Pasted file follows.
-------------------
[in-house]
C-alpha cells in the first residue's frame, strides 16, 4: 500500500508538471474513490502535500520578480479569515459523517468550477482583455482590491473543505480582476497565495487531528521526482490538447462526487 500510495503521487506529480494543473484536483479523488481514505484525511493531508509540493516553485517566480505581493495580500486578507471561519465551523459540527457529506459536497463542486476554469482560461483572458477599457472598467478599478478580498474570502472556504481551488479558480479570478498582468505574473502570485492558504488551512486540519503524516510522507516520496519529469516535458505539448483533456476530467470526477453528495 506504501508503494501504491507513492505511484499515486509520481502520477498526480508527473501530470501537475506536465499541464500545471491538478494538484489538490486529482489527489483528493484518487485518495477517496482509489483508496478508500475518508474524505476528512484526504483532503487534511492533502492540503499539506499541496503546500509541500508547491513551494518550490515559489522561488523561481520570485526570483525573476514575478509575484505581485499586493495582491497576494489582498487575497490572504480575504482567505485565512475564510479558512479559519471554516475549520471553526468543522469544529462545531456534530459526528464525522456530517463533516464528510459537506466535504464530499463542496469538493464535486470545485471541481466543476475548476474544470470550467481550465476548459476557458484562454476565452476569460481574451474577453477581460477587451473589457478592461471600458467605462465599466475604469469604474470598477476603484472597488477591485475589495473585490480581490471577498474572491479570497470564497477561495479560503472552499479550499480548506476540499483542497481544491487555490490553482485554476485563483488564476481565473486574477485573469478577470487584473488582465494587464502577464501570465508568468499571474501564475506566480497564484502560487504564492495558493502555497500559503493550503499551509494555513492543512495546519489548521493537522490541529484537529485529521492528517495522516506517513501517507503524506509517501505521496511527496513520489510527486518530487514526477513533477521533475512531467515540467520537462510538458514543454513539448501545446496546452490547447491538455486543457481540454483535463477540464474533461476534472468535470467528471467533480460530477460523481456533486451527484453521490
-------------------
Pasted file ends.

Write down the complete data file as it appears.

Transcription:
[in-house]
C-alpha cells in the first residue's frame, strides 16, 4: 500500500508538471474513490502535500520578480479569515459523517468550477482583455482590491473543505480582476497565495487531528521526482490538447462526487 500510495503521487506529480494543473484536483479523488481514505484525511493531508509540493516553485517566480505581493495580500486578507471561519465551523459540527457529506459536497463542486476554469482560461483572458477599457472598467478599478478580498474570502472556504481551488479558480479570478498582468505574473502570485492558504488551512486540519503524516510522507516520496519529469516535458505539448483533456476530467470526477453528495 506504501508503494501504491507513492505511484499515486509520481502520477498526480508527473501530470501537475506536465499541464500545471491538478494538484489538490486529482489527489483528493484518487485518495477517496482509489483508496478508500475518508474524505476528512484526504483532503487534511492533502492540503499539506499541496503546500509541500508547491513551494518550490515559489522561488523561481520570485526570483525573476514575478509575484505581485499586493495582491497576494489582498487575497490572504480575504482567505485565512475564510479558512479559519471554516475549520471553526468543522469544529462545531456534530459526528464525522456530517463533516464528510459537506466535504464530499463542496469538493464535486470545485471541481466543476475548476474544470470550467481550465476548459476557458484562454476565452476569460481574451474577453477581460477587451473589457478592461471600458467605462465599466475604469469604474470598477476603484472597488477591485475589495473585490480581490471577498474572491479570497470564497477561495479560503472552499479550499480548506476540499483542497481544491487555490490553482485554476485563483488564476481565473486574477485573469478577470487584473488582465494587464502577464501570465508568468499571474501564475506566480497564484502560487504564492495558493502555497500559503493550503499551509494555513492543512495546519489548521493537522490541529484537529485529521492528517495522516506517513501517507503524506509517501505521496511527496513520489510527486518530487514526477513533477521533475512531467515540467520537462510538458514543454513539448501545446496546452490547447491538455486543457481540454483535463477540464474533461476534472468535470467528471467533480460530477460523481456533486451527484453521490